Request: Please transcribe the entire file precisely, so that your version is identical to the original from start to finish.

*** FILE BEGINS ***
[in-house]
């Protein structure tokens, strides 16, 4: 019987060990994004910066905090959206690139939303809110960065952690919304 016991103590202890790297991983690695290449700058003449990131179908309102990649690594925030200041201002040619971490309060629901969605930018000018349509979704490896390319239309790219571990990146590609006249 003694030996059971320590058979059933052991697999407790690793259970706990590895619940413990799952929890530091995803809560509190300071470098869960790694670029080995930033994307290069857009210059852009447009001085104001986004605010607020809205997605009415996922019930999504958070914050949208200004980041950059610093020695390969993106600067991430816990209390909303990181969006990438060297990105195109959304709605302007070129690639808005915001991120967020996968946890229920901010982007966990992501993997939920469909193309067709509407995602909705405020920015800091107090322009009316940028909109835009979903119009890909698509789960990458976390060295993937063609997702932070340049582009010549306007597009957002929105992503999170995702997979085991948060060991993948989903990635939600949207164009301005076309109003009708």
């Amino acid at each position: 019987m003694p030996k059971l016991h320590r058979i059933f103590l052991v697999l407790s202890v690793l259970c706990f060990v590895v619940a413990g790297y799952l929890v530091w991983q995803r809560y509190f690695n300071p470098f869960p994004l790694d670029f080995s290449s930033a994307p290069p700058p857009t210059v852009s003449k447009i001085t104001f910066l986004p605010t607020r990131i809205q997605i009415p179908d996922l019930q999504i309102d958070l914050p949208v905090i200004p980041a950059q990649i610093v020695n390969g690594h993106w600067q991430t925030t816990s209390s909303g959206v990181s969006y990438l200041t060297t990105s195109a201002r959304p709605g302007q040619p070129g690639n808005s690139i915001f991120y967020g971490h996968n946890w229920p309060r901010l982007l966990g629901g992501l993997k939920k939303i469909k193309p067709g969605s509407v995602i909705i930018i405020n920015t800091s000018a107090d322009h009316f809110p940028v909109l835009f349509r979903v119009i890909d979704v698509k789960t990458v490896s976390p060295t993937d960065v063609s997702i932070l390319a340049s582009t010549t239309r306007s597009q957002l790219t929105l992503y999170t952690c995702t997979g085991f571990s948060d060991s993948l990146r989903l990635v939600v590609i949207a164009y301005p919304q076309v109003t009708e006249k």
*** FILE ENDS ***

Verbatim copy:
[in-house]
């Protein structure tokens, strides 16, 4: 019987060990994004910066905090959206690139939303809110960065952690919304 016991103590202890790297991983690695290449700058003449990131179908309102990649690594925030200041201002040619971490309060629901969605930018000018349509979704490896390319239309790219571990990146590609006249 003694030996059971320590058979059933052991697999407790690793259970706990590895619940413990799952929890530091995803809560509190300071470098869960790694670029080995930033994307290069857009210059852009447009001085104001986004605010607020809205997605009415996922019930999504958070914050949208200004980041950059610093020695390969993106600067991430816990209390909303990181969006990438060297990105195109959304709605302007070129690639808005915001991120967020996968946890229920901010982007966990992501993997939920469909193309067709509407995602909705405020920015800091107090322009009316940028909109835009979903119009890909698509789960990458976390060295993937063609997702932070340049582009010549306007597009957002929105992503999170995702997979085991948060060991993948989903990635939600949207164009301005076309109003009708």
């Amino acid at each position: 019987m003694p030996k059971l016991h320590r058979i059933f103590l052991v697999l407790s202890v690793l259970c706990f060990v590895v619940a413990g790297y799952l929890v530091w991983q995803r809560y509190f690695n300071p470098f869960p994004l790694d670029f080995s290449s930033a994307p290069p700058p857009t210059v852009s003449k447009i001085t104001f910066l986004p605010t607020r990131i809205q997605i009415p179908d996922l019930q999504i309102d958070l914050p949208v905090i200004p980041a950059q990649i610093v020695n390969g690594h993106w600067q991430t925030t816990s209390s909303g959206v990181s969006y990438l200041t060297t990105s195109a201002r959304p709605g302007q040619p070129g690639n808005s690139i915001f991120y967020g971490h996968n946890w229920p309060r901010l982007l966990g629901g992501l993997k939920k939303i469909k193309p067709g969605s509407v995602i909705i930018i405020n920015t800091s000018a107090d322009h009316f809110p940028v909109l835009f349509r979903v119009i890909d979704v698509k789960t990458v490896s976390p060295t993937d960065v063609s997702i932070l390319a340049s582009t010549t239309r306007s597009q957002l790219t929105l992503y999170t952690c995702t997979g085991f571990s948060d060991s993948l990146r989903l990635v939600v590609i949207a164009y301005p919304q076309v109003t009708e006249k």